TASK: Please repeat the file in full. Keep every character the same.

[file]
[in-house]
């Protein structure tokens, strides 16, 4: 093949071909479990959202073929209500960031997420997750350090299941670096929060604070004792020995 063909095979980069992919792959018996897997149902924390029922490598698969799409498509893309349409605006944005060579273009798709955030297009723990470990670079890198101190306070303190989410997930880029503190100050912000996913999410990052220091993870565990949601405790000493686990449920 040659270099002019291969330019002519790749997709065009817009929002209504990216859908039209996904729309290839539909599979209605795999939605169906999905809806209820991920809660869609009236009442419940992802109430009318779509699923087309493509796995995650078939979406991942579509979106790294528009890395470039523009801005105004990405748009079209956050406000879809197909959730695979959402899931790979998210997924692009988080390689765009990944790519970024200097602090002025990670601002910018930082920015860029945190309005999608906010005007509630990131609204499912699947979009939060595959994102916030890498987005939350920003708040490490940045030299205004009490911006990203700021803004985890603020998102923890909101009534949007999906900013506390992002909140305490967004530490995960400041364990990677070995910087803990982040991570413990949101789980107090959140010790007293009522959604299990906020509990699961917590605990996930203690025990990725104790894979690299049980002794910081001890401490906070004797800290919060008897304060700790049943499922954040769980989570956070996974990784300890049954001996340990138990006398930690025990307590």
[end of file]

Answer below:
[in-house]
């Protein structure tokens, strides 16, 4: 093949071909479990959202073929209500960031997420997750350090299941670096929060604070004792020995 063909095979980069992919792959018996897997149902924390029922490598698969799409498509893309349409605006944005060579273009798709955030297009723990470990670079890198101190306070303190989410997930880029503190100050912000996913999410990052220091993870565990949601405790000493686990449920 040659270099002019291969330019002519790749997709065009817009929002209504990216859908039209996904729309290839539909599979209605795999939605169906999905809806209820991920809660869609009236009442419940992802109430009318779509699923087309493509796995995650078939979406991942579509979106790294528009890395470039523009801005105004990405748009079209956050406000879809197909959730695979959402899931790979998210997924692009988080390689765009990944790519970024200097602090002025990670601002910018930082920015860029945190309005999608906010005007509630990131609204499912699947979009939060595959994102916030890498987005939350920003708040490490940045030299205004009490911006990203700021803004985890603020998102923890909101009534949007999906900013506390992002909140305490967004530490995960400041364990990677070995910087803990982040991570413990949101789980107090959140010790007293009522959604299990906020509990699961917590605990996930203690025990990725104790894979690299049980002794910081001890401490906070004797800290919060008897304060700790049943499922954040769980989570956070996974990784300890049954001996340990138990006398930690025990307590």